Few letters hold the same lore for Ferrari fans as G-T-O. Pontiac muscle-cars aside, the letters were first used on the iconic '60s-era 250 GTO. The 288 GTO followed two decades later and laid the ground for the F40, the first in the modern age of Ferrari supercars. Now the name is set to come back again on an extreme version of the 599 GTB
With the new 458 Italia ready to go, the 458 Spider on its way, and the California still fresh on the market, Ferrari is turning its attention from the V8 range to its V12 flagships. CAR sat down with the company's CEO and managing director Amedeo Felisa, who revealed the full roll-out schedule for not one, not two, but three new V12 supercars currently under development in Maranello.
Three years may not seem like a long time to keep a car on the market, but for an exotic automaker built on a Formula One team accustomed to replacing their racing machinery every season, 36 months must seem like an eternity. That could explaining why the 599 GTB Fiorano, introduced just a few flips of the calendar ago in 2006, is already due for a refresh.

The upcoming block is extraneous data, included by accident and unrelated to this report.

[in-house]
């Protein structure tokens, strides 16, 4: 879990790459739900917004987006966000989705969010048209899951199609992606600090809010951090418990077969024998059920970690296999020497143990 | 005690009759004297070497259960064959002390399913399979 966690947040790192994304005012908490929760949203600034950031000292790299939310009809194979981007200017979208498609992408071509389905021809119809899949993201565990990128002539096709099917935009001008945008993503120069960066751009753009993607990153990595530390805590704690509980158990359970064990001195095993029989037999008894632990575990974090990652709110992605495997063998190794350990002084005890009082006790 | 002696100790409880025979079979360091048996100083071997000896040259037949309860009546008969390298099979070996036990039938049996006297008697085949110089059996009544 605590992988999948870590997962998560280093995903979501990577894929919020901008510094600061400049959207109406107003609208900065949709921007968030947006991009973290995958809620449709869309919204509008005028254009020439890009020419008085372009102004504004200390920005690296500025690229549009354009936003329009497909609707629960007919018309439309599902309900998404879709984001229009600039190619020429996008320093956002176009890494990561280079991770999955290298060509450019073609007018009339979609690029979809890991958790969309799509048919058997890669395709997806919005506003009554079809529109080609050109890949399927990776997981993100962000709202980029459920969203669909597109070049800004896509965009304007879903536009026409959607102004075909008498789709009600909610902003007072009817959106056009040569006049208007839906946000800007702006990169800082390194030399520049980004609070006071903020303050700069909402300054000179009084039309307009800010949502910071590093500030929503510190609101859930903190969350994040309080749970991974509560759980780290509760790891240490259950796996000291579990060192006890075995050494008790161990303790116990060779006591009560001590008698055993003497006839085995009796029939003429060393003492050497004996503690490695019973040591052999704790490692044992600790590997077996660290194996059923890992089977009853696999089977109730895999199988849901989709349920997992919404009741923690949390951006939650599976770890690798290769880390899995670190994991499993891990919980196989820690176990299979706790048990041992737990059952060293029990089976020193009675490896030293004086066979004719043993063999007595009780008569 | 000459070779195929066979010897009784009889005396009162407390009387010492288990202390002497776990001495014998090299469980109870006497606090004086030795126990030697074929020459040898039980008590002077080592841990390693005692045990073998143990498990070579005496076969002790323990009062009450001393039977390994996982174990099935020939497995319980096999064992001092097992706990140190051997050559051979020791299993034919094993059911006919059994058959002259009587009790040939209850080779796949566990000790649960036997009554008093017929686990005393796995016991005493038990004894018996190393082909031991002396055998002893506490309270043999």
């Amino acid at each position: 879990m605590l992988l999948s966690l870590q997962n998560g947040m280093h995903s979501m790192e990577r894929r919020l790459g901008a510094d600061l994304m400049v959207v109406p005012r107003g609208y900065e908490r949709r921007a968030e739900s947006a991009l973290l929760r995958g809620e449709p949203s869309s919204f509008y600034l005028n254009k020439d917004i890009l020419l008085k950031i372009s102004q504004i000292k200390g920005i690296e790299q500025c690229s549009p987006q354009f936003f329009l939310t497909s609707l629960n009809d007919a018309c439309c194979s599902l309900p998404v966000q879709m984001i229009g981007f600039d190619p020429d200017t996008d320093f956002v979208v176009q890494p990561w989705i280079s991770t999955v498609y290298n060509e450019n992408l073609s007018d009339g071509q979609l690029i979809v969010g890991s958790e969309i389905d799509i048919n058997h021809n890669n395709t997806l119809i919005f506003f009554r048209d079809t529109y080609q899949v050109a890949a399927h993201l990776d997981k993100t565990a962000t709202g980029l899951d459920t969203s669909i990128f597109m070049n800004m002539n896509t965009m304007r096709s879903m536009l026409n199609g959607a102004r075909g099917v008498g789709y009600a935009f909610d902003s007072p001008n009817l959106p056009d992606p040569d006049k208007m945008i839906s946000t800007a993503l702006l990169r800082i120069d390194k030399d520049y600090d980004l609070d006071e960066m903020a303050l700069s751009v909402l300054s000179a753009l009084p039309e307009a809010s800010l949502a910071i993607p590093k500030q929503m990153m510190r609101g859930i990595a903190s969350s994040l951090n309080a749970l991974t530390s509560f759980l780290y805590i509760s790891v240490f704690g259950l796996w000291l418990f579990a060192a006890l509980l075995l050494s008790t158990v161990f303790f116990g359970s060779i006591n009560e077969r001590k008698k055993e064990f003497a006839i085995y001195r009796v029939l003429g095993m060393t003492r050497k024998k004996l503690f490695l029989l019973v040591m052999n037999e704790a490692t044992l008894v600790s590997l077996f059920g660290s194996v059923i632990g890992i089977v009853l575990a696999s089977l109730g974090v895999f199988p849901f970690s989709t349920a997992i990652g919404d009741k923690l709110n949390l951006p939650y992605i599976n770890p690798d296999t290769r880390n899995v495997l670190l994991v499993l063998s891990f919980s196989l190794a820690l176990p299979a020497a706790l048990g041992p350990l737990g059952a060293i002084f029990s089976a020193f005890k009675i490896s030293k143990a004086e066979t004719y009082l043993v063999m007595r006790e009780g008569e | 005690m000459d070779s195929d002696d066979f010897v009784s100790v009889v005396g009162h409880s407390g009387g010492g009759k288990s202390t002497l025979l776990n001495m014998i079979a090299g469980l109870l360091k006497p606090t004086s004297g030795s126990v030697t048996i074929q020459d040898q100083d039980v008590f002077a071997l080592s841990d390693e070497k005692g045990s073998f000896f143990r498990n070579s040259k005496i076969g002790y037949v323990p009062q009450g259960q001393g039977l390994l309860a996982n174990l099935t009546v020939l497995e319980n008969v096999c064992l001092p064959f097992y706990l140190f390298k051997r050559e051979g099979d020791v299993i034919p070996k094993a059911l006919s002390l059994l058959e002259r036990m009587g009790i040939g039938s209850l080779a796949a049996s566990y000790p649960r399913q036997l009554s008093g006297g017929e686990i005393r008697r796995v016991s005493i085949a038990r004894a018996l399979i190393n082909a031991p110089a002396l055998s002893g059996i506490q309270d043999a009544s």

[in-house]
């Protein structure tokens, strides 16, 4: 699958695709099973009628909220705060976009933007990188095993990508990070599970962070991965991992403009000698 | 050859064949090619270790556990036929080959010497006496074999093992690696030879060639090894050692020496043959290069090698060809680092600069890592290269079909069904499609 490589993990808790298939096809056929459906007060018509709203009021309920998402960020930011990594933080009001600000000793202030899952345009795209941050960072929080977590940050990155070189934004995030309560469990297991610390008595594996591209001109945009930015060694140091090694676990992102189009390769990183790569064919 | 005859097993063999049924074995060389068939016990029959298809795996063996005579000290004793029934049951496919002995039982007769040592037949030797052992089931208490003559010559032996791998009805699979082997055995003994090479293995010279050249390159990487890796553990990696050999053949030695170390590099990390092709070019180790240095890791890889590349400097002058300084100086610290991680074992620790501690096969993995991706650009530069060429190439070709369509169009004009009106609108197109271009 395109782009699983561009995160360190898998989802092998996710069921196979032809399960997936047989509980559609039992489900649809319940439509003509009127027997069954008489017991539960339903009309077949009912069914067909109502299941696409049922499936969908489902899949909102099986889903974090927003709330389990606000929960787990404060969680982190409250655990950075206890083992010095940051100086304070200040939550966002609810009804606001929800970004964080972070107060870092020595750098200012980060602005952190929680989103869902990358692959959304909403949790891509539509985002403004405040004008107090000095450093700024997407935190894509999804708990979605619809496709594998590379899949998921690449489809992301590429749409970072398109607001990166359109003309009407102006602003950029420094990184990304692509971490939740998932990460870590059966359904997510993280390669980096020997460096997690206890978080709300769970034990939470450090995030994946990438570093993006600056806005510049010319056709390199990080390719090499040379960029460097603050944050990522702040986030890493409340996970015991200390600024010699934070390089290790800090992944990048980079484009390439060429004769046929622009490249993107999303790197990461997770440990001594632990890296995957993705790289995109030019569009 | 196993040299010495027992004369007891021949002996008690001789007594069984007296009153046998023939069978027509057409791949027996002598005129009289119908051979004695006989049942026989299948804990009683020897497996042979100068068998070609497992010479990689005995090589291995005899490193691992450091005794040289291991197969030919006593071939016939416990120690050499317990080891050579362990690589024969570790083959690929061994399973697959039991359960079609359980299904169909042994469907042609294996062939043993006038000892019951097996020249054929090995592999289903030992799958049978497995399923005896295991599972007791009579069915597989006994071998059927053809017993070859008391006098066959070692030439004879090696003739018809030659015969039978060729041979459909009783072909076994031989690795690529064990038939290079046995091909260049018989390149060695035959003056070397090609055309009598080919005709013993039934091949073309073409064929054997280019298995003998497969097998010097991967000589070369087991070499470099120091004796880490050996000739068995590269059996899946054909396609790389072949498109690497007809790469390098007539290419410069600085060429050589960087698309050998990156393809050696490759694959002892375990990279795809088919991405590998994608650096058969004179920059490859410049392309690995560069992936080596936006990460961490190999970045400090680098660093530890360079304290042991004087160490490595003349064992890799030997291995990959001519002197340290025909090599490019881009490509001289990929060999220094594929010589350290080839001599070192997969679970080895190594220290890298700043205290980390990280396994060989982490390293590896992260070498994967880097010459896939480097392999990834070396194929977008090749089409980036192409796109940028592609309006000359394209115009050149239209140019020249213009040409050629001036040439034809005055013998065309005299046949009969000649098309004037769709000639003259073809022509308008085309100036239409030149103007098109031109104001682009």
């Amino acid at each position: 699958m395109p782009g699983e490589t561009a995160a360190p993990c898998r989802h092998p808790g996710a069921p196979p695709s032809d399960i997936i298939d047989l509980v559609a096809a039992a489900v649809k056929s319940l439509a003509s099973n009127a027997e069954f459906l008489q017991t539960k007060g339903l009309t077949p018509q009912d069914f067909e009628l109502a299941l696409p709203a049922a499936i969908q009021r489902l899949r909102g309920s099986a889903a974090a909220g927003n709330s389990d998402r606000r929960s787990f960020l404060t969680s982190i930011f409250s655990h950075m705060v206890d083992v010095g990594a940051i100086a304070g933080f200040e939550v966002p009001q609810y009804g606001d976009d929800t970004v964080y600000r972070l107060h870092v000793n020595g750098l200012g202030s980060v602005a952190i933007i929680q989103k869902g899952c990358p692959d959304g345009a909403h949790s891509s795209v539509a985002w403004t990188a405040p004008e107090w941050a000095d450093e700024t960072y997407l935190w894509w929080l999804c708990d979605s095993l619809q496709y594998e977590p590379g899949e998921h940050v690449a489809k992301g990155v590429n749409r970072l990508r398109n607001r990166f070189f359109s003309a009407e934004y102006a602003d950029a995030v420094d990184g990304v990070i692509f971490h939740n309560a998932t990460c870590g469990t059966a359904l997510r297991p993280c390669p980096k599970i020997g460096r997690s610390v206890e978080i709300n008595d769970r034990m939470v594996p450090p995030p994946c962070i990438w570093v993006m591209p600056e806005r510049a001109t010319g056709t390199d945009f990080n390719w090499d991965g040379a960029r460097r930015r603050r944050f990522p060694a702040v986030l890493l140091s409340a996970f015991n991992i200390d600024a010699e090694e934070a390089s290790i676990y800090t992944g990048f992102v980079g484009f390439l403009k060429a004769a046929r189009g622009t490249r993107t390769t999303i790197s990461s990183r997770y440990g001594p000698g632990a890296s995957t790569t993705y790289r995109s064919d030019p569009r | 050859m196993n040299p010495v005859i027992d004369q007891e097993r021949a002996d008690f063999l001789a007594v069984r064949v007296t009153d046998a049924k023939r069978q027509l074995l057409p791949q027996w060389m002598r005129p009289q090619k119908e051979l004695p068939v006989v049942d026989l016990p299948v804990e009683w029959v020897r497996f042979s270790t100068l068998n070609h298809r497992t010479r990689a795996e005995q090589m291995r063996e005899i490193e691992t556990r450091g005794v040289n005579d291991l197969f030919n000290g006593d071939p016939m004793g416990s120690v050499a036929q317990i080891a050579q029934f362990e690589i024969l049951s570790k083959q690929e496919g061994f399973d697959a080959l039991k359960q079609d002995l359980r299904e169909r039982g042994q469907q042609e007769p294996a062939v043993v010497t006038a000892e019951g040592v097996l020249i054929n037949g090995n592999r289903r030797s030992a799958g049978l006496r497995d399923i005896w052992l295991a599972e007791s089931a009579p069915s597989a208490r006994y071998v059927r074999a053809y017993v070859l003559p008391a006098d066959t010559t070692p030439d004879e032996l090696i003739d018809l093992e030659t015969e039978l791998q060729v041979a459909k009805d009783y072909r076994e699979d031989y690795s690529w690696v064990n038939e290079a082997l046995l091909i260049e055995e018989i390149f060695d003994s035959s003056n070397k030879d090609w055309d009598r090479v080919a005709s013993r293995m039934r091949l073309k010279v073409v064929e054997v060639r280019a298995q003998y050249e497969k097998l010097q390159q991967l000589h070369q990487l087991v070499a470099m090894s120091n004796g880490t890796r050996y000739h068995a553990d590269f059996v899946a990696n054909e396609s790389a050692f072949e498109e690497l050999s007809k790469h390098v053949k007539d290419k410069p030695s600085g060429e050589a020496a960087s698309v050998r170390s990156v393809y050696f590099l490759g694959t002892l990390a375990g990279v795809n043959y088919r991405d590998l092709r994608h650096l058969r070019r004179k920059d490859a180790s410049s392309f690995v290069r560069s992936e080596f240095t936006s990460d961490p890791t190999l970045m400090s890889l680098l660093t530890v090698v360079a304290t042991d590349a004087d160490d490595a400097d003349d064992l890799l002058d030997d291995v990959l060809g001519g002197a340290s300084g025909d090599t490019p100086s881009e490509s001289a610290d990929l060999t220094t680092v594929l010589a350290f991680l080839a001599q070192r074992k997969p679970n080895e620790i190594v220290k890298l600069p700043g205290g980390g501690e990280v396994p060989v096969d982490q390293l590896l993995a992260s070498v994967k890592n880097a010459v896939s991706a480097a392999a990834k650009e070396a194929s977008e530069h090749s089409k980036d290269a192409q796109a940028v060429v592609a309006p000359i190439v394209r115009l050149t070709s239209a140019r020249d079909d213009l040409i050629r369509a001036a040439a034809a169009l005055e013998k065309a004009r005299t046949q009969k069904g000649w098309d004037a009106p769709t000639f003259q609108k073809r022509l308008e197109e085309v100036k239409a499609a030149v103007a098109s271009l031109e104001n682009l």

Ferrari may only produce about 6,000 supercars per year, but the Italian automaker still wants to help control global warming by reducing its CO2 emissions by 40-percet. That's a substantial savings when one considers that Ferrari will need to reach their goal by sustaining and likely improving overall performance. General Manager Armedeo Felica told Reuters that Ferrari intends to reach this goal in 2012 by improving the efficiency of their engines and bringing down the weight of its already tr
Every so often, we come across something during our daily slog to and from work that merits a quick post, whether it be an aerodynamically-incorrect F-body, a not-available-in-North-America-but-here-anyway import, or something that's just plain cool. Today, it was the latter. Even when stuck in traffic like the rest of us, the Ferrari 599 GTB Fiorano looks like it's moving faster than everyone else. And it sounds just as good. Yep, the ride home this evening got a whole lot more tolerable when t